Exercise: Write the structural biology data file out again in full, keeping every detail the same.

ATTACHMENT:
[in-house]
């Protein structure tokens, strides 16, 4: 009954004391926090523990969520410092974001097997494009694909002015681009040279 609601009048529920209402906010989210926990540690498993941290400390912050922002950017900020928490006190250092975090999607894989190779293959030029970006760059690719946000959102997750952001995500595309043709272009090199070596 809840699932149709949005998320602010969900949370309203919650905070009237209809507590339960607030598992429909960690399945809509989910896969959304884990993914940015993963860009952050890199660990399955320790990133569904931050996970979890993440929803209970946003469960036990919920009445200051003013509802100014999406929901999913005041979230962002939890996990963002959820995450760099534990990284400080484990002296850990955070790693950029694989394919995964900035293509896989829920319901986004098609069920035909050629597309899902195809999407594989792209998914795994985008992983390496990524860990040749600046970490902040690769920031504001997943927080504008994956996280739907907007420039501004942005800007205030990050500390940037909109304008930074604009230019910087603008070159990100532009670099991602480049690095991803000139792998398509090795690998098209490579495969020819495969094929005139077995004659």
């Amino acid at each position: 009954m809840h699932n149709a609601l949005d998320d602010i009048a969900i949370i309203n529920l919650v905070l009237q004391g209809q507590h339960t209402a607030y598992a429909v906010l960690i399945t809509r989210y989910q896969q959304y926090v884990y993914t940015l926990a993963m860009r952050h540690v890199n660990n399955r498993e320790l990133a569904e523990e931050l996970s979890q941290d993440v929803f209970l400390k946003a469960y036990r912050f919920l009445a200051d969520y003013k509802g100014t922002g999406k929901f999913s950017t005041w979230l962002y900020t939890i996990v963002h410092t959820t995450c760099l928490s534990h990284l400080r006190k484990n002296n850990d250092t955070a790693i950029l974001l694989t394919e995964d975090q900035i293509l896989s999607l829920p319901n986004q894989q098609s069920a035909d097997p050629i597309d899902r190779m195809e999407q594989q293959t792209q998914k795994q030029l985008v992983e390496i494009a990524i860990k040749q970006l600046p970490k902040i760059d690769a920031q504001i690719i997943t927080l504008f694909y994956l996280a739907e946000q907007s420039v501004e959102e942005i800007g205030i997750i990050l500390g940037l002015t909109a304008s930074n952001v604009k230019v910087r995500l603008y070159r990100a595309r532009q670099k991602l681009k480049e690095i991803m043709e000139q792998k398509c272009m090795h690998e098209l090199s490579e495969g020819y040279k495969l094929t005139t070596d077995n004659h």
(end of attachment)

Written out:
[in-house]
């Protein structure tokens, strides 16, 4: 009954004391926090523990969520410092974001097997494009694909002015681009040279 609601009048529920209402906010989210926990540690498993941290400390912050922002950017900020928490006190250092975090999607894989190779293959030029970006760059690719946000959102997750952001995500595309043709272009090199070596 809840699932149709949005998320602010969900949370309203919650905070009237209809507590339960607030598992429909960690399945809509989910896969959304884990993914940015993963860009952050890199660990399955320790990133569904931050996970979890993440929803209970946003469960036990919920009445200051003013509802100014999406929901999913005041979230962002939890996990963002959820995450760099534990990284400080484990002296850990955070790693950029694989394919995964900035293509896989829920319901986004098609069920035909050629597309899902195809999407594989792209998914795994985008992983390496990524860990040749600046970490902040690769920031504001997943927080504008994956996280739907907007420039501004942005800007205030990050500390940037909109304008930074604009230019910087603008070159990100532009670099991602480049690095991803000139792998398509090795690998098209490579495969020819495969094929005139077995004659």
């Amino acid at each position: 009954m809840h699932n149709a609601l949005d998320d602010i009048a969900i949370i309203n529920l919650v905070l009237q004391g209809q507590h339960t209402a607030y598992a429909v906010l960690i399945t809509r989210y989910q896969q959304y926090v884990y993914t940015l926990a993963m860009r952050h540690v890199n660990n399955r498993e320790l990133a569904e523990e931050l996970s979890q941290d993440v929803f209970l400390k946003a469960y036990r912050f919920l009445a200051d969520y003013k509802g100014t922002g999406k929901f999913s950017t005041w979230l962002y900020t939890i996990v963002h410092t959820t995450c760099l928490s534990h990284l400080r006190k484990n002296n850990d250092t955070a790693i950029l974001l694989t394919e995964d975090q900035i293509l896989s999607l829920p319901n986004q894989q098609s069920a035909d097997p050629i597309d899902r190779m195809e999407q594989q293959t792209q998914k795994q030029l985008v992983e390496i494009a990524i860990k040749q970006l600046p970490k902040i760059d690769a920031q504001i690719i997943t927080l504008f694909y994956l996280a739907e946000q907007s420039v501004e959102e942005i800007g205030i997750i990050l500390g940037l002015t909109a304008s930074n952001v604009k230019v910087r995500l603008y070159r990100a595309r532009q670099k991602l681009k480049e690095i991803m043709e000139q792998k398509c272009m090795h690998e098209l090199s490579e495969g020819y040279k495969l094929t005139t070596d077995n004659h």